It was 1999, I was 23. If someone asked, I usually lied and claimed to be 25. 25 seemed so much wiser and smarter not only because it seemed like a nice round number, but that I imagined that in 2 years, I would definitely become much wiser and smarter. Unfortunately, BuildPoint didn’t have the time to wait for me to become . . . wiser and smarter.

Starting an Internet company in 1999 meant not only that we had to shell out for an Oracle 8i license but also that it was game of the blind led by one-eyed men. The community of those that have “done it” was sparse (atleast in Internet). Those that have gotten rich and want to give advice don’t necessarily have the right advice to give. (collect underpants . . . profit!). I, on the other hand, probably wasn’t even asking the right questions and often too proud (too much of an ass?) to be solicit feedback. (I’m worth paper millions, bitch!)

I wish I knew better and had done more. After leaving BuildPoint, I spent the last 8 years building a career, learning the ropes, paying my dues, (and climbing the corporate ladder… eeks!). I was retraining my muscles to do the right thing, to think rigorously, and learn from some of the best in the industry who have “done it” and done it right.

I should have exercised my moral authority as a founder much more rigorously. As BuildPoint continued to scale, I didn’t scale with it. As a geek and natural introvert, I fell into the background as we handed off the baton to our professional CEO. What I forgot was that regardless of my title or position, as a founder, I needed to provide a constant reminder of our mission, goals, and strategies with not just my co-founders and the 10 guys that was with me in at our rented house in Palo Alto but every single new employee across all our offices. Connecting the dots and reaffirming the original thesis of the company as our competitive environment changed is the singular moral obligation of the founder, regardless how many gray hairs are helping to lead the company.

Its truly ironic that someone trained as an engineer with a finance background would screw this up – but screw up I did. We tracked and measure global metrics but we didn’t have functional / departmental KPI’s. Furthermore, these metrics should have been leading indicators of profitability and revenue – but instead they were leading indicators for market cap. (eyeballs?). The good thing is that culturally the entire industry has become much more sophisticated. This type of thinking has been debunked over and over again. LTVC, cohort analysis, attrition rates, engagement metrics were words rolling of the tongue of juniors in college the last time I help lead a class at the Stanford engineering school (boy, do I feel ashamed).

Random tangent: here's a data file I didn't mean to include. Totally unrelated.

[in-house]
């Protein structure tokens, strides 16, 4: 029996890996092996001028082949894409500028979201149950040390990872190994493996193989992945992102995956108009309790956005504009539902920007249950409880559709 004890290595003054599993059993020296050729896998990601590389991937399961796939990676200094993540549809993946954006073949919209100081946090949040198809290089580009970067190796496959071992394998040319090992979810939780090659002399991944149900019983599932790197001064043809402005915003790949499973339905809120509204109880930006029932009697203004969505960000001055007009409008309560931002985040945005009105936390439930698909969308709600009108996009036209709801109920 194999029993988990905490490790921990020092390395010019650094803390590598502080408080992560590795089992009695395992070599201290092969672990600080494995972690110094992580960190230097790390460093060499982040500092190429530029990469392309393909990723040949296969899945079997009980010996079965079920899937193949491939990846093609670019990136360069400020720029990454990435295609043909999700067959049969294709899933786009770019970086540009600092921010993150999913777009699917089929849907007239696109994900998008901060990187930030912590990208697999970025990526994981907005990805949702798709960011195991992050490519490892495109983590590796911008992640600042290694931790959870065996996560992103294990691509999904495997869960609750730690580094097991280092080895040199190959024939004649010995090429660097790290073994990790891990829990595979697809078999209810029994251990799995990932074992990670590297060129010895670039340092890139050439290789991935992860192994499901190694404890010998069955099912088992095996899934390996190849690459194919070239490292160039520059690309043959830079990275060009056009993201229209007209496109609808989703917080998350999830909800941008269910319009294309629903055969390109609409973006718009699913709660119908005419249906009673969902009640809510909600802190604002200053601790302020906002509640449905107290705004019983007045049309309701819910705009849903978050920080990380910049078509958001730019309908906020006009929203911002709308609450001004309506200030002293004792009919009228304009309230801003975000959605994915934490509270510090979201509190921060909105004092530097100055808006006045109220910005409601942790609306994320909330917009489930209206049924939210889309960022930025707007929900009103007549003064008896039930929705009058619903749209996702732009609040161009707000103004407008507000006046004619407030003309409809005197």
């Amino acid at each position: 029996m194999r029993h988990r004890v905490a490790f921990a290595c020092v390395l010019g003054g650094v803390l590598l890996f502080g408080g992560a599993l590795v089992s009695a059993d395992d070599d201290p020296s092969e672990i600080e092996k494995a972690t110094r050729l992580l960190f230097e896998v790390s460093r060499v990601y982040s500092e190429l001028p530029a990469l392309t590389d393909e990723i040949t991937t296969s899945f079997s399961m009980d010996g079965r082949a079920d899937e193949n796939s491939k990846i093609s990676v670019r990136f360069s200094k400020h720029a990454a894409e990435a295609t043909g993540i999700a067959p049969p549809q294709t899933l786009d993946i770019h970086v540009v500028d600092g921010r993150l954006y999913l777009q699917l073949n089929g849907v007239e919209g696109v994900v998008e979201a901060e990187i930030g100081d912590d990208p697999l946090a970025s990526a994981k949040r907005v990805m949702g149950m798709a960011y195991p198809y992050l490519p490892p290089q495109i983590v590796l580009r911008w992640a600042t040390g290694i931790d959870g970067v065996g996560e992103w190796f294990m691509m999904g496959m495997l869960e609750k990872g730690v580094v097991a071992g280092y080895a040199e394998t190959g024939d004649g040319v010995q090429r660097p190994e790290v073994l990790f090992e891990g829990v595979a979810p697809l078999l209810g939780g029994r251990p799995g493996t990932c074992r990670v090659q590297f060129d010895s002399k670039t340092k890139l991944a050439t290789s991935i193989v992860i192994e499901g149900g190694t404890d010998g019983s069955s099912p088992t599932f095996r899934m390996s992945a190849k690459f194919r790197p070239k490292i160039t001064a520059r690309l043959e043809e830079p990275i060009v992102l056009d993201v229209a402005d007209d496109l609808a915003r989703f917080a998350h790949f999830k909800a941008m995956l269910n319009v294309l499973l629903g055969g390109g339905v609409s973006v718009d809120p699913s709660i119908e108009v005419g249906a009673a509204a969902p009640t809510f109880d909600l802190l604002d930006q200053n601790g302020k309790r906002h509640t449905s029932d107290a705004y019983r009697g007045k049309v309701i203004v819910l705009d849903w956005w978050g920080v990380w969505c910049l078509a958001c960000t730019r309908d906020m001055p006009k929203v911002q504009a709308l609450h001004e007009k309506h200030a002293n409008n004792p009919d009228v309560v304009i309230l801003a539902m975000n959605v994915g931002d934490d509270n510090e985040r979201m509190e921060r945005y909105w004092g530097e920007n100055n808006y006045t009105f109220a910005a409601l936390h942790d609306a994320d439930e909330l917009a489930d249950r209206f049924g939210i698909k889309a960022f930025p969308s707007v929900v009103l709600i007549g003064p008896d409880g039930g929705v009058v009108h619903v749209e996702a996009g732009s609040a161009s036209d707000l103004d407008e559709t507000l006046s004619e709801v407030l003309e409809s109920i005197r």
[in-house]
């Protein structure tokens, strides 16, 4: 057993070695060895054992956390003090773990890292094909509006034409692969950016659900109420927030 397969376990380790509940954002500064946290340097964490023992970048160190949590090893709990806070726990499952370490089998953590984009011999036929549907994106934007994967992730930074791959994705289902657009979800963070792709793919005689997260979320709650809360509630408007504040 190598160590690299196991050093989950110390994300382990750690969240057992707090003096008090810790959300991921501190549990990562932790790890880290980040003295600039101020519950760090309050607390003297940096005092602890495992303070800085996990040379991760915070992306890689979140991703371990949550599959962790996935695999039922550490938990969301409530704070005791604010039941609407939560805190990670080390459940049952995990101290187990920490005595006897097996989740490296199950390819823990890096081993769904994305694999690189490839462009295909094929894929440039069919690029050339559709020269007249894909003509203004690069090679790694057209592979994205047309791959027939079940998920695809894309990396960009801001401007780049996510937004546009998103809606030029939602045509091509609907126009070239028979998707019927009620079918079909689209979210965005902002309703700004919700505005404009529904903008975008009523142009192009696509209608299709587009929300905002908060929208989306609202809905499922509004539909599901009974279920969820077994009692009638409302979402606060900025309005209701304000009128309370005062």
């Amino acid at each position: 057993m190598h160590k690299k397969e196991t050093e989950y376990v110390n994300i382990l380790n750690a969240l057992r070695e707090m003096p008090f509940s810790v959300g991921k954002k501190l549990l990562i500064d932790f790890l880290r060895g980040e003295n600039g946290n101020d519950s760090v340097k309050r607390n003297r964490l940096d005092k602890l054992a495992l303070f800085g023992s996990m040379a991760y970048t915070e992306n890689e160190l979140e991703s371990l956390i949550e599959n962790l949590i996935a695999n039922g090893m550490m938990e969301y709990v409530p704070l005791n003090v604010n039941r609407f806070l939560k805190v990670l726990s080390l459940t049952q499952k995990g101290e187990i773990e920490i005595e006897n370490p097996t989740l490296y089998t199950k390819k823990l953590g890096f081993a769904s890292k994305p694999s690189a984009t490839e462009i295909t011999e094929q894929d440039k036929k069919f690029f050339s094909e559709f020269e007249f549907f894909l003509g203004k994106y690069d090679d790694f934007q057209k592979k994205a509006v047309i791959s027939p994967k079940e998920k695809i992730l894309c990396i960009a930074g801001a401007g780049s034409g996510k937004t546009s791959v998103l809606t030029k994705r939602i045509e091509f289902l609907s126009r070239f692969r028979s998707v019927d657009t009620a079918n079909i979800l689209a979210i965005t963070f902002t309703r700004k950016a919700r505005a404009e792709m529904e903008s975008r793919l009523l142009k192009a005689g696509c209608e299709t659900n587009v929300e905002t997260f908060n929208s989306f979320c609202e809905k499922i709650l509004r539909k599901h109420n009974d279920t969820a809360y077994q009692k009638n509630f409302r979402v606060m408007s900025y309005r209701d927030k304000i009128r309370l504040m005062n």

Another trite pithy management saying – stay focused. Incumbents are required to fight a multi front war – they have multiple disruptive innovations to be concerned about and magnitude higher absolute revenue growth they must achieve. Staying focused is often a luxury they do not have. On the flip side of the coin, the disruptors have limited resources but are able to go after much smaller early markets and opportunities – hoping to catch a tidal wave. Startup entrepreneurs are like gamblers at the roulette table with a last red chip playing against high rollers. The only bet that make sense is to bet on “00” – not breaking up $5 and spaying it across the board. I wish I was much more rigorous about saying “no” to the next opportunity, partnership, or feature. Instead of fighting a multi-front war and pretending I was the industry leader, I should have put all our eggs into a single basket and focus on achieving executional velocity around iterating on our core value proposition and product.

MuckerLab is a chance for me to help entrepreneurs compress the next 10 years of their lives. There is a lot to be said for being knocked around, but ideas and companies don’t have eight years of half life. Our partners and our mentors can help our entrepreneurs avoid mistakes, expedite partnership, recruit employees, and more . . . So our entrepreneurs can spend the next 10 years getting knocked around . . . as founder and CEO of their own company.

P.S. I’ve been spewing hate and mis-information (aka blogging) since 2005 – although a lot less in the last few years due to family and professional commitments. I’m going to move my soap box to here instead and actually get more active. The usual caveats apply (excerpted below in case you are too lazy to click through)


I write as an alter ego of myself. When I blog, I contradict myself, I lie, I bluff, I ramble, I spread mis-information. I am a bully. I am a playa-hater. I will take a position just to piss people off. Don’t take anything I write as the opinion of the company I work for; in fact, don’t take anything I write as my personal or professional opinion. In real life, I’m a much nicer and thoughtful guy. . . your standard stereotypical asian nerd. Oh ya, don’t try to fix to my broken English. Its not my first language :)

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